[Then] Supreme Court Justice, Eugene M. Fahey, conducted a nonjury trial in June and July 2006 relative to the following question: “Was Plaintiff Frascogna a general partner in the [Frascogna Firm]?” (Doc. 349, p. 2; Fahey Decision, dated December 22, 2006; “Fahey Decision”).
During the trial of the Frascogna Action, Capizzi testified regarding his status at the Frascogna Firm, prior to, and through Frascogna's resignation in April 2004. Capizzi testified that he was not a full equity partner; that he was merely an income partner, which is inconsistent with the position he takes in the instant matter before this court.
Justice Fahey disagreed with Capizzi's testimony and, in determining that Frascogna was a general partner, made detailed findings of fact, which he applied equally to Capizzi (Id., at p. 35).
Defendants rely on Capizzi's testimony in the Frascogna Action - that he was not a full equity partner; that he was merely an income partner with no equity interest in the Frascogna Firm - in support of their contention in the instant matter that Capizzi has no interest in the Disputed Files remaining at BCLLP when he departed. Specifically, Capizzi testified, as follows, at the trial of the Frascogna Action:
[T]he arrangement amongst the partners in the event one of them wanted to leave the firm ․ [was that] you could leave with your files, the clients you brought in. That's it.
(Doc. 352, pp. 81-82).
Defendants, however, may not rely on Capizzi's testimony in the Frascogna Trial, because this court already held that,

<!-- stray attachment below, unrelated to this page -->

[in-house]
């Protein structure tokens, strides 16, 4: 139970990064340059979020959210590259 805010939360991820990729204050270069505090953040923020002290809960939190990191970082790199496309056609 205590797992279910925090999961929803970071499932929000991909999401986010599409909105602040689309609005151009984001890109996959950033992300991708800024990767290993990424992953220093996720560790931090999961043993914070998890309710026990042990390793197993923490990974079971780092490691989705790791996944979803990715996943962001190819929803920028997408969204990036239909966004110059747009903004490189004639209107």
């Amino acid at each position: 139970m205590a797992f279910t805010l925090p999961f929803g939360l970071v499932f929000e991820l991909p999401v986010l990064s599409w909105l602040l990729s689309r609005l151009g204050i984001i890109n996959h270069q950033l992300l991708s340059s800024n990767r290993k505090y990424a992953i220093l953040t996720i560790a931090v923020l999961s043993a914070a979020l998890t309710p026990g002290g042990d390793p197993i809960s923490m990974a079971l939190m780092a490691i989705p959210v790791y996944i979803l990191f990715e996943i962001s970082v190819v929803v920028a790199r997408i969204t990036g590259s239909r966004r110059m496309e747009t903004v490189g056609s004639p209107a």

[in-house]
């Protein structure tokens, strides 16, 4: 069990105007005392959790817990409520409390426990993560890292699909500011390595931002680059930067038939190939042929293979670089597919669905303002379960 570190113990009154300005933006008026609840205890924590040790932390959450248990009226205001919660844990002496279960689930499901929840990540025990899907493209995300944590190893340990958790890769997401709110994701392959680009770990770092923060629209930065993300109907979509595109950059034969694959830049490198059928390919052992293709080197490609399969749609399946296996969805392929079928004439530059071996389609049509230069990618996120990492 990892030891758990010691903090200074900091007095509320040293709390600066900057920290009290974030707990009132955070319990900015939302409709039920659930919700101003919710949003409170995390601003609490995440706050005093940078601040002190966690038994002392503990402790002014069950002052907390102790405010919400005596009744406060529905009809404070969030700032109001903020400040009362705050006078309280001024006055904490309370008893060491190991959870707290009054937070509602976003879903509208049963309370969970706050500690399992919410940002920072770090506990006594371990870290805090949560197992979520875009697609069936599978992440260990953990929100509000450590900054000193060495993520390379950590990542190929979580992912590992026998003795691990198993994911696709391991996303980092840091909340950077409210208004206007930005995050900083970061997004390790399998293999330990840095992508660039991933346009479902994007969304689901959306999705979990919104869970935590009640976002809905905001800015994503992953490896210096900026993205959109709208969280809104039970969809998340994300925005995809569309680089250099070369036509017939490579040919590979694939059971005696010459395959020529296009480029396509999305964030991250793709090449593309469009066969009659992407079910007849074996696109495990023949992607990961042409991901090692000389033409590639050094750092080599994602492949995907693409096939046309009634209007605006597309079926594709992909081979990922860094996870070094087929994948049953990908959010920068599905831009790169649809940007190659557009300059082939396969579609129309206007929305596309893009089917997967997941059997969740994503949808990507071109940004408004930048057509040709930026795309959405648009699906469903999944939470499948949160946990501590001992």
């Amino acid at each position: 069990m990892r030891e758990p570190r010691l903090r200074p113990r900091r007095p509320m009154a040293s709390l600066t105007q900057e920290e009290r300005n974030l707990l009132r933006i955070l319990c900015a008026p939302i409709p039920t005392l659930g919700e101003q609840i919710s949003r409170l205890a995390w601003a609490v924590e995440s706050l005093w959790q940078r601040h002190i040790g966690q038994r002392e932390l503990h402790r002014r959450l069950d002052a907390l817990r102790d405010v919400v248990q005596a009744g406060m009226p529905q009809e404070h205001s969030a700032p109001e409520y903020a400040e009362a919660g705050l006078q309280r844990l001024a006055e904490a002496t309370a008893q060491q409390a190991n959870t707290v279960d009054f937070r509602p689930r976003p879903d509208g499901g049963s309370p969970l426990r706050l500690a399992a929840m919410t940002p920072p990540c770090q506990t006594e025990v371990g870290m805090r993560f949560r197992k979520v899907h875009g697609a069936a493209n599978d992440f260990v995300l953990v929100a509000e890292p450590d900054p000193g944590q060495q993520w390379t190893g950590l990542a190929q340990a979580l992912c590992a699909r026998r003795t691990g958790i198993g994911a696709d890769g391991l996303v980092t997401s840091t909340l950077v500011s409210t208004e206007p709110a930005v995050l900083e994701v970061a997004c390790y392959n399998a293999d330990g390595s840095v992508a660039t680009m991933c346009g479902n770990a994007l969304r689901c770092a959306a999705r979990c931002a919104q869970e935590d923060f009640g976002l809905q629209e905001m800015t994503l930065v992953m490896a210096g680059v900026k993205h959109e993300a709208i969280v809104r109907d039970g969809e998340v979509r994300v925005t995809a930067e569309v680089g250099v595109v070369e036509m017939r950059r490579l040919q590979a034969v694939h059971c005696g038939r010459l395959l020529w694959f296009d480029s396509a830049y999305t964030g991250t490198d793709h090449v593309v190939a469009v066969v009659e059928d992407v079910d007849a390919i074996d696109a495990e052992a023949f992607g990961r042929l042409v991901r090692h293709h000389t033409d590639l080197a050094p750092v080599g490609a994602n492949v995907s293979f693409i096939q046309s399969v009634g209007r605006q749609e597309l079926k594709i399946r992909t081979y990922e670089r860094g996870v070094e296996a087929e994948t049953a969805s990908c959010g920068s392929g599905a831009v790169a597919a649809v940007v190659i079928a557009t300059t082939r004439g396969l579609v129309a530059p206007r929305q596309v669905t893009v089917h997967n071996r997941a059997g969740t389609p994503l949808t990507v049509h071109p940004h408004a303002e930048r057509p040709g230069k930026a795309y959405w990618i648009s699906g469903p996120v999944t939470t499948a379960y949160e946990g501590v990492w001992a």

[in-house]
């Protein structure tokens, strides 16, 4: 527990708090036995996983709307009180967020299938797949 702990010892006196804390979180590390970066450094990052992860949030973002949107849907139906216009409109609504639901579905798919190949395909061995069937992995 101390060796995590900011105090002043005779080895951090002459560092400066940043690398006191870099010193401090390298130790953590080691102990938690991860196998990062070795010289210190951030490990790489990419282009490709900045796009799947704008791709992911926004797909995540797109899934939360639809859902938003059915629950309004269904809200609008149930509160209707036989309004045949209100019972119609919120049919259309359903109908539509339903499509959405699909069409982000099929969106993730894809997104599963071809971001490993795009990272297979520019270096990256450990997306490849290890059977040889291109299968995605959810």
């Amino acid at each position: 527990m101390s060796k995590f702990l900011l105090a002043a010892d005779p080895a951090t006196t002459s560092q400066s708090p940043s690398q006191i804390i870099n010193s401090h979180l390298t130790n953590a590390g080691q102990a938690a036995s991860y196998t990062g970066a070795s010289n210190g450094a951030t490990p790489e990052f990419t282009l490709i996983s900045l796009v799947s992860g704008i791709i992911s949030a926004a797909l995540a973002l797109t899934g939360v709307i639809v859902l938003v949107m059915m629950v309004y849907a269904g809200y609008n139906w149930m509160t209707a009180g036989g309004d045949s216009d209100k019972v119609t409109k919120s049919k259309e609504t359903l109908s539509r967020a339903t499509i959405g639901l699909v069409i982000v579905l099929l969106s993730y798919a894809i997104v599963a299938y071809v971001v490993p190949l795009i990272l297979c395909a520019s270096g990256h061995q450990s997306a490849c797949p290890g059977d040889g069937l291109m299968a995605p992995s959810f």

Capizzi's testimony in the Frascogna Action (with which Justice Fahey disagreed) is irrelevant. It is the Fahey Decision that is controlling, not the testimony upon which it is based (and, importantly, with which Judge Fahey largely disagreed). Capizzi's prior testimony is also irrelevant, because it pertained to a different law firm - Brown, Chiari, Capizzi & Frascogna, LLP [i.e., the Frascogna Firm], which was dissolved in 2007.
(Doc. 141, p.12).
In affirming this court's Decision and Order, dated September 13, 2019, the Appellate Division, Fourth Department, also held, in relevant part, as follows:
[W]e reject the contention of defendants that, based upon plaintiff's past sworn statements, plaintiff is judicially estopped from taking the position that he is a partner in the firm. ‘The doctrine of judicial estoppel provides that where a party assumes a position in a legal proceeding and succeeds in maintaining that position, that party may not subsequently assume a contrary position because [the party's] interests have changed’ (Jones v. Town of Carroll, 177 AD3d 1297, 1298, 110 NYS3d 766 [4th Dept 2019] [internal quotation marks omitted]). Here, the elements of judicial estoppel are lacking. Although plaintiff previously took the position that he was not a partner in the prior firm, that position did not prevail (see id.; Grove v. Cornell Univ., 151 AD3d 1813, 1817, 54 NYS3d 260 [4th Dept 2017]). Even if it had prevailed, we conclude that plaintiff's position here is not contrary to his position in the Frascogna litigation. Plaintiff testified at trial that he changed his opinion of his ownership status around the time of the formation of defendant firm based upon his understanding of the Frascogna decision. In our view, plaintiff acted reasonably in doing so.